Bless her heart. There is actually a biological reason for manspreading. A man sitting with legs straight out and close together is similar to you holding your arms out and constricting your tits, except worse.

    1. And no woman ever takes up more space than absolutely necessary.

      She clearly is not the beneficiary of nearly enough mansplanation.

      1. *Looks at a woman on the subway with two big bags, a coat she isn’t wearing, and a purse.*

        *Raises a single eyebrow*

    2. If you have to take up 2 seats you’re too fat. Spread within the seat width.

    3. If you have to take up 2 seats you’re too fat. Spread within the seat width.

  6. Fuck off Shaver

  7. “Interesting” that Scalia and Thomas both voted with Rehnquist on this one, with Ginzberg supplying the “swing” vote.

  8. It’s my experience in my capacity as citizen that cops are violent, raping, thieving, unaccountable thugs, and I have reason to believe that this particular highway is commonly used for cop thuggery. Now hand over your weapon and vehicle and your bank account number.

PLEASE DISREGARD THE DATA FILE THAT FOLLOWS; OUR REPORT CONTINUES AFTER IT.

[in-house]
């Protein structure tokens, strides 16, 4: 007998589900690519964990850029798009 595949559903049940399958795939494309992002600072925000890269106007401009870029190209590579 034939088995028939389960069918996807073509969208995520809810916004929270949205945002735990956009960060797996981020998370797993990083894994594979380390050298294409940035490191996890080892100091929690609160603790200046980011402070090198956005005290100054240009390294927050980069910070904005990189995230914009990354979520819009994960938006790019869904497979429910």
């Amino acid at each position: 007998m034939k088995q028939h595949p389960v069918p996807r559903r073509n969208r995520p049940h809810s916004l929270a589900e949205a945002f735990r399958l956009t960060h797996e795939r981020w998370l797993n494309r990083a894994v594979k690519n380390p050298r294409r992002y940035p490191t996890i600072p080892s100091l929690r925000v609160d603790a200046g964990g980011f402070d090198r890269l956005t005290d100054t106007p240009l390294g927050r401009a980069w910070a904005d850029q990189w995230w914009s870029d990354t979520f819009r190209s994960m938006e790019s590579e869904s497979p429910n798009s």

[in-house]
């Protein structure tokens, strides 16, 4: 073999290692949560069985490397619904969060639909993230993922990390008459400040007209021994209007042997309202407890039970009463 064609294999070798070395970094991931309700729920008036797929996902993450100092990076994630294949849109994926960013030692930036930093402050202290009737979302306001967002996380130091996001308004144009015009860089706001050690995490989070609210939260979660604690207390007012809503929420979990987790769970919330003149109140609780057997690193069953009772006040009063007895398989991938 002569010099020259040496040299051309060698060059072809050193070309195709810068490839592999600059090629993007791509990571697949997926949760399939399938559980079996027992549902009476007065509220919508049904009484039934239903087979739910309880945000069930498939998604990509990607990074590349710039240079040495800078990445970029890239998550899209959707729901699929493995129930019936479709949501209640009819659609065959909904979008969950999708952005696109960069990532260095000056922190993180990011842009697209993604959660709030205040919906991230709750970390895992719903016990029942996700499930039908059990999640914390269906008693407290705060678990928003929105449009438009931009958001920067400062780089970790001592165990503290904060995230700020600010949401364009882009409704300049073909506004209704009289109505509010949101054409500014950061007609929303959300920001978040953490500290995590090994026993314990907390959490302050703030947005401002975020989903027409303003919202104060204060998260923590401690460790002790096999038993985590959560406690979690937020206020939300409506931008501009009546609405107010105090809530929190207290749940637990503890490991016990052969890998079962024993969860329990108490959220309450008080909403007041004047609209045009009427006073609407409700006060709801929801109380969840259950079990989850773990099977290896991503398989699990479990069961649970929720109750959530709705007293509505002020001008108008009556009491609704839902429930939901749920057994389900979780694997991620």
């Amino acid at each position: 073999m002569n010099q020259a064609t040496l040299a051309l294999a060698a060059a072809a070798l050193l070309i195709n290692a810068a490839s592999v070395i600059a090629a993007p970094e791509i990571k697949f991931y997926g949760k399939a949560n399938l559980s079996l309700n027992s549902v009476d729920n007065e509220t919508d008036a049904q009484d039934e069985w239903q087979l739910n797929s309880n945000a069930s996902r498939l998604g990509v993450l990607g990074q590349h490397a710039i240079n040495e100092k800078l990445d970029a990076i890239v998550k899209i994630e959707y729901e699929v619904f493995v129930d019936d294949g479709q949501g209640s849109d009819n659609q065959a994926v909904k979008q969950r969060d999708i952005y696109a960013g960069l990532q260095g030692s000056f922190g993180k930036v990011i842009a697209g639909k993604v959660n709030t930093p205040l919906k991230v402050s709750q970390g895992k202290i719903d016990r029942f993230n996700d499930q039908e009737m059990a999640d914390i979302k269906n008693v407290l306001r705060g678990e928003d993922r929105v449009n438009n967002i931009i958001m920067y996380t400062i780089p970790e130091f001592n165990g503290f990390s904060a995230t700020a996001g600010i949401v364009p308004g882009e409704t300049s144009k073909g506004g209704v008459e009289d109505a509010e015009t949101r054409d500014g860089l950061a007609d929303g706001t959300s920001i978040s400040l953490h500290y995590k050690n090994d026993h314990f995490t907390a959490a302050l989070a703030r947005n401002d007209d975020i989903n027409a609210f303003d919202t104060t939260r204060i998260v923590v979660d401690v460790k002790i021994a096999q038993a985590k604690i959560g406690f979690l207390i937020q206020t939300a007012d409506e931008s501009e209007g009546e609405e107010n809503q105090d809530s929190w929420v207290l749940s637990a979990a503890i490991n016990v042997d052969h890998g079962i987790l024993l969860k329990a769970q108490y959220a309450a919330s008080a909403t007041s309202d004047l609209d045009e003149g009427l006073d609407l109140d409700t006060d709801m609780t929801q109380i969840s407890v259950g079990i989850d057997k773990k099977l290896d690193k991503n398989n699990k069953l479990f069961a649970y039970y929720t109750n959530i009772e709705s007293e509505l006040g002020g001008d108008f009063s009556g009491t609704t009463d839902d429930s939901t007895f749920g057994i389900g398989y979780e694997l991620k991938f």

1. BANG!
      STOP RESISTING!
      BANG! BANG! BANG!
      “I followed procedures — — — “

    2. But da policeman is our friend!!!

      1. So is the priest.

    3. I completely agree with your comment, but this comment makes your support for everything government here on Reason is so quaint!

  9. “Writing for the majority, Chief Justice William Rehnquist rubber-stamped the entire civil asset forfeiture racket. “An owner’s interest in property may be forfeited by reason of the use to which the property is put even though the owner did not know that it was to be put to such use,””

    This thought process actually worked? kind of a FYTW, how? Hope no one tries to use that line against gun manufactures when it comes to gun crimes. it worked once it may work again